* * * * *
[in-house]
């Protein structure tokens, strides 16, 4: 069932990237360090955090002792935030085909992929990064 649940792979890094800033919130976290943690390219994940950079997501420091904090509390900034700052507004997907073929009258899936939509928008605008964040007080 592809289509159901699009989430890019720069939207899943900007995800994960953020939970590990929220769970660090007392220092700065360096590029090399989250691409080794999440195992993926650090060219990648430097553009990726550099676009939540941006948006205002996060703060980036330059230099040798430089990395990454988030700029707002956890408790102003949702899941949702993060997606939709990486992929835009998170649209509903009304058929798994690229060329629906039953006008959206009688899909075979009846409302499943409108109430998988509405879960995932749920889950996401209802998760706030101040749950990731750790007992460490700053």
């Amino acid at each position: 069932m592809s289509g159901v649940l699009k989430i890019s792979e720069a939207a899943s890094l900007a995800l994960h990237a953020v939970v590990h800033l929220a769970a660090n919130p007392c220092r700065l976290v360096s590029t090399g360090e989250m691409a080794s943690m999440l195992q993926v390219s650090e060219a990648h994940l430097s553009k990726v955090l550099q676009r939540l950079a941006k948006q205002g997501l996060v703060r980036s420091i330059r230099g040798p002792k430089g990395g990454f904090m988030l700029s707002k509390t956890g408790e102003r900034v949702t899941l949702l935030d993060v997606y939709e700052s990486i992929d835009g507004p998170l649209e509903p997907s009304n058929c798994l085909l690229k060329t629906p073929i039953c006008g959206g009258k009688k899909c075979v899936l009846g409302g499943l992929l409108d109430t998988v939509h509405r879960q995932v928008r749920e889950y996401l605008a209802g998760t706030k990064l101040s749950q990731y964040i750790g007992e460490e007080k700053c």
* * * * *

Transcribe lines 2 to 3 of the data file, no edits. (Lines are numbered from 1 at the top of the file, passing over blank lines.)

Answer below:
């Protein structure tokens, strides 16, 4: 069932990237360090955090002792935030085909992929990064 649940792979890094800033919130976290943690390219994940950079997501420091904090509390900034700052507004997907073929009258899936939509928008605008964040007080 592809289509159901699009989430890019720069939207899943900007995800994960953020939970590990929220769970660090007392220092700065360096590029090399989250691409080794999440195992993926650090060219990648430097553009990726550099676009939540941006948006205002996060703060980036330059230099040798430089990395990454988030700029707002956890408790102003949702899941949702993060997606939709990486992929835009998170649209509903009304058929798994690229060329629906039953006008959206009688899909075979009846409302499943409108109430998988509405879960995932749920889950996401209802998760706030101040749950990731750790007992460490700053």
């Amino acid at each position: 069932m592809s289509g159901v649940l699009k989430i890019s792979e720069a939207a899943s890094l900007a995800l994960h990237a953020v939970v590990h800033l929220a769970a660090n919130p007392c220092r700065l976290v360096s590029t090399g360090e989250m691409a080794s943690m999440l195992q993926v390219s650090e060219a990648h994940l430097s553009k990726v955090l550099q676009r939540l950079a941006k948006q205002g997501l996060v703060r980036s420091i330059r230099g040798p002792k430089g990395g990454f904090m988030l700029s707002k509390t956890g408790e102003r900034v949702t899941l949702l935030d993060v997606y939709e700052s990486i992929d835009g507004p998170l649209e509903p997907s009304n058929c798994l085909l690229k060329t629906p073929i039953c006008g959206g009258k009688k899909c075979v899936l009846g409302g499943l992929l409108d109430t998988v939509h509405r879960q995932v928008r749920e889950y996401l605008a209802g998760t706030k990064l101040s749950q990731y964040i750790g007992e460490e007080k700053c």